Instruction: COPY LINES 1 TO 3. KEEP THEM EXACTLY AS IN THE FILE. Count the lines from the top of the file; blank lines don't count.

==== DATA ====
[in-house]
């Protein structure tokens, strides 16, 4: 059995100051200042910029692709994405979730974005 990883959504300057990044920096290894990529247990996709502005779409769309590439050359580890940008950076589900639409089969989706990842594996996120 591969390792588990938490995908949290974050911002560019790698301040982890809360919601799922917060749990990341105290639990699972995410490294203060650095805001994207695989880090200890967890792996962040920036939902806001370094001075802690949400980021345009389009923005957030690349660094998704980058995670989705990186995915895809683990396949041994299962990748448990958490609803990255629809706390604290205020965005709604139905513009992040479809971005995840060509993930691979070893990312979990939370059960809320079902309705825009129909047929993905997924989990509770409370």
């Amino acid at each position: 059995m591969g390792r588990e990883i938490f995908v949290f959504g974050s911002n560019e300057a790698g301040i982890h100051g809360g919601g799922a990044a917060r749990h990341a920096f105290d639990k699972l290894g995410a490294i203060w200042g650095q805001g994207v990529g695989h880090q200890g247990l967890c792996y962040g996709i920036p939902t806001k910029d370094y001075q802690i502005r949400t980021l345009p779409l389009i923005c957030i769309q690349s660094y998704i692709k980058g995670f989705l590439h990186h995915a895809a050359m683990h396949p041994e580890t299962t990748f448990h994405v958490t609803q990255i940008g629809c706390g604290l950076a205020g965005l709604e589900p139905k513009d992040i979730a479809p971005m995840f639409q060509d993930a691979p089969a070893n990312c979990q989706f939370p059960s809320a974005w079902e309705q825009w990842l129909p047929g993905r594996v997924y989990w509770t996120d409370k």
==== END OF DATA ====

[in-house]
């Protein structure tokens, strides 16, 4: 059995100051200042910029692709994405979730974005 990883959504300057990044920096290894990529247990996709502005779409769309590439050359580890940008950076589900639409089969989706990842594996996120 591969390792588990938490995908949290974050911002560019790698301040982890809360919601799922917060749990990341105290639990699972995410490294203060650095805001994207695989880090200890967890792996962040920036939902806001370094001075802690949400980021345009389009923005957030690349660094998704980058995670989705990186995915895809683990396949041994299962990748448990958490609803990255629809706390604290205020965005709604139905513009992040479809971005995840060509993930691979070893990312979990939370059960809320079902309705825009129909047929993905997924989990509770409370």
């Amino acid at each position: 059995m591969g390792r588990e990883i938490f995908v949290f959504g974050s911002n560019e300057a790698g301040i982890h100051g809360g919601g799922a990044a917060r749990h990341a920096f105290d639990k699972l290894g995410a490294i203060w200042g650095q805001g994207v990529g695989h880090q200890g247990l967890c792996y962040g996709i920036p939902t806001k910029d370094y001075q802690i502005r949400t980021l345009p779409l389009i923005c957030i769309q690349s660094y998704i692709k980058g995670f989705l590439h990186h995915a895809a050359m683990h396949p041994e580890t299962t990748f448990h994405v958490t609803q990255i940008g629809c706390g604290l950076a205020g965005l709604e589900p139905k513009d992040i979730a479809p971005m995840f639409q060509d993930a691979p089969a070893n990312c979990q989706f939370p059960s809320a974005w079902e309705q825009w990842l129909p047929g993905r594996v997924y989990w509770t996120d409370k």